Discrimination in the Austrian Rental Housing Market: The Effect of Information Concerning First and Second Generation Immigrant Status
27 Pages Posted: 18 Jan 2024
In this study, we conduct an email correspondence test to examine ethnic discrimination against males with different immigration backgrounds (Serbian, Turkish/Muslim and Syrian/Muslim) in the Austrian rental housing market. In particular, we investigate the effect that immigrant generation has on callback chances. Property owners may perceive more recent immigrants as particularly “other” and fear that they will not be good tenants because, for example, they treat a property in an undesirable manner. We compare landlords’ replies to inquiries from immigrants of the first, first and a half, and second generation to those who do not provide respective information about their immigration background. We find substantial levels of ethnic discrimination, which – in the case that no information on immigrant generation is provided – is highest for applicants with a Syrian name, followed by those bearing a Turkish and Serbian name. When applicants specify their place of birth and upbringing, callback rates are highest for second generation immigrants and lowest for first generation immigrants. This suggests advantages for more acculturated applicants. Accommodation seekers with a Syrian name, who may otherwise be perceived as refugees, benefit the most from stating that they were born in Austria.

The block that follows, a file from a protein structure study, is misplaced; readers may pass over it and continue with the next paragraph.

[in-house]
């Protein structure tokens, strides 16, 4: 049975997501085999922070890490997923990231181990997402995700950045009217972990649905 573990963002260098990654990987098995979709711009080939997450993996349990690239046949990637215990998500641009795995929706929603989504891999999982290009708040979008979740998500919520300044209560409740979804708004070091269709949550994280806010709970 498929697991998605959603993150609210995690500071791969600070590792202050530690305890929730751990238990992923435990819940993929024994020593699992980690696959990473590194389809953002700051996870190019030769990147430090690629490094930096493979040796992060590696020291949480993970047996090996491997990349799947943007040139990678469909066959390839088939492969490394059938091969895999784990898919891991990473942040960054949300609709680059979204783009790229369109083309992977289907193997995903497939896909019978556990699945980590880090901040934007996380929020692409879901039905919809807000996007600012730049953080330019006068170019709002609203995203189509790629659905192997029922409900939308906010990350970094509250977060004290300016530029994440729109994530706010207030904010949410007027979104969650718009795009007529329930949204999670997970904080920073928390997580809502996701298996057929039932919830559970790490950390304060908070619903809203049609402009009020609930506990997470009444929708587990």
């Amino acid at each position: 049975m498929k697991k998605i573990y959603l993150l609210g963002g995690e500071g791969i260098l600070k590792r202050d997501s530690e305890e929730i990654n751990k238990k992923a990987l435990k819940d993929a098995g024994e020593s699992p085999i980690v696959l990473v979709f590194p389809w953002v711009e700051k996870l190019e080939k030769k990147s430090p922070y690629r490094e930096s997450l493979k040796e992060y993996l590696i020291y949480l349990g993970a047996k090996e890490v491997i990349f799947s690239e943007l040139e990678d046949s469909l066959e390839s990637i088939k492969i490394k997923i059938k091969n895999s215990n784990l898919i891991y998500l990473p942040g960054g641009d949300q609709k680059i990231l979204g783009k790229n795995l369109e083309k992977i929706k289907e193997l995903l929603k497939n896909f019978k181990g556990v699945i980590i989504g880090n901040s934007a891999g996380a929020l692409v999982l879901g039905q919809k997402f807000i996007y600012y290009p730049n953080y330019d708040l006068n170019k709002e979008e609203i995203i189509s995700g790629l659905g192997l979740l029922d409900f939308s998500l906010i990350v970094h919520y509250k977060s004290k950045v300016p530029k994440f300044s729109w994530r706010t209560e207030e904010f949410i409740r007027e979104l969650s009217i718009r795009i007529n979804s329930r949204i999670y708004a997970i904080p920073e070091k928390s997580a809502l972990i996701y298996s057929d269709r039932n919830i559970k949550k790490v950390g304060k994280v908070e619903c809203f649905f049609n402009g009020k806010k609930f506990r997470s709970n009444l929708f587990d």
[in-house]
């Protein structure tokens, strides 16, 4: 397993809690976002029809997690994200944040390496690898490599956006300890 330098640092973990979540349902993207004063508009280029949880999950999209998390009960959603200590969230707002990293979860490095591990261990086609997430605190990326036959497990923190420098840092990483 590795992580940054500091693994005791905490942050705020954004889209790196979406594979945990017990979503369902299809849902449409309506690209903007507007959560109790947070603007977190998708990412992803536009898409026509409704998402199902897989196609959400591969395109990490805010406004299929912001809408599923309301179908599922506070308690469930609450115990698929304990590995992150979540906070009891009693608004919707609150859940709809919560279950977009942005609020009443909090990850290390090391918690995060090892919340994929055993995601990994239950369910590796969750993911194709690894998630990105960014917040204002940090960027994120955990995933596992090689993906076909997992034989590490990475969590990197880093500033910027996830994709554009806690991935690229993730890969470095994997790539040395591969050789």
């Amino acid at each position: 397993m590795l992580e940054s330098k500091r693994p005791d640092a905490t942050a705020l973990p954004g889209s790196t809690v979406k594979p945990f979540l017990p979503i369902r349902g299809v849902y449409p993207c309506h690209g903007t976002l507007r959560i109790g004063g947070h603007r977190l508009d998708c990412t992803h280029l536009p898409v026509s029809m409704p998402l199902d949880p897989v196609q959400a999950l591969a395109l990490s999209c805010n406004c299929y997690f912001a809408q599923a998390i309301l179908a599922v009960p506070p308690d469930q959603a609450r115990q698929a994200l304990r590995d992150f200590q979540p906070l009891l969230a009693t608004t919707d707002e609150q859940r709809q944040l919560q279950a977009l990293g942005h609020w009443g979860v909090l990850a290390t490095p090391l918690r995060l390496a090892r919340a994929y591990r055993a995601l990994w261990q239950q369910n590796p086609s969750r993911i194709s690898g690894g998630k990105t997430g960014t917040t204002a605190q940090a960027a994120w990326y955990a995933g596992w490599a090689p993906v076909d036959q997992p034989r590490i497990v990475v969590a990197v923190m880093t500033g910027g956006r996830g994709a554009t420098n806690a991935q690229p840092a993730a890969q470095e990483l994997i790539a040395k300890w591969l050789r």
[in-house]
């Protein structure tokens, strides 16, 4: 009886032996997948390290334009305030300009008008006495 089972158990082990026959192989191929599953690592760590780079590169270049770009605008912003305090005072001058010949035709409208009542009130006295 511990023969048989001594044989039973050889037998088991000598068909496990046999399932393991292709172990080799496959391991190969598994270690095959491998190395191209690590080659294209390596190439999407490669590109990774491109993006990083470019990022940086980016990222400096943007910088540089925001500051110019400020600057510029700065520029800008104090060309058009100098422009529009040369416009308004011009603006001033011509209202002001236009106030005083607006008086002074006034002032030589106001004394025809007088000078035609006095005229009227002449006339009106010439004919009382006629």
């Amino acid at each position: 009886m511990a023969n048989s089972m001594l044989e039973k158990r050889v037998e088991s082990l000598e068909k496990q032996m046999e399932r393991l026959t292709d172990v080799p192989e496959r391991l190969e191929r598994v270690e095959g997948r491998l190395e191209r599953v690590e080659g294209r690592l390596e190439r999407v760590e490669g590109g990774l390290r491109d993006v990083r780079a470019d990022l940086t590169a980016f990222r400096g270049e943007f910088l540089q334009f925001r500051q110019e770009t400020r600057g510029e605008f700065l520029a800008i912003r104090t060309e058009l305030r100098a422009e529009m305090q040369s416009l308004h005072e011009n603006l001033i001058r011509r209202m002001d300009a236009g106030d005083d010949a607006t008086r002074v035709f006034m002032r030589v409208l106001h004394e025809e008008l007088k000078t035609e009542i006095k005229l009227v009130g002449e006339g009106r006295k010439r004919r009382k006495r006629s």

Keywords: ethnic discrimination, housing market, email correspondence experiment
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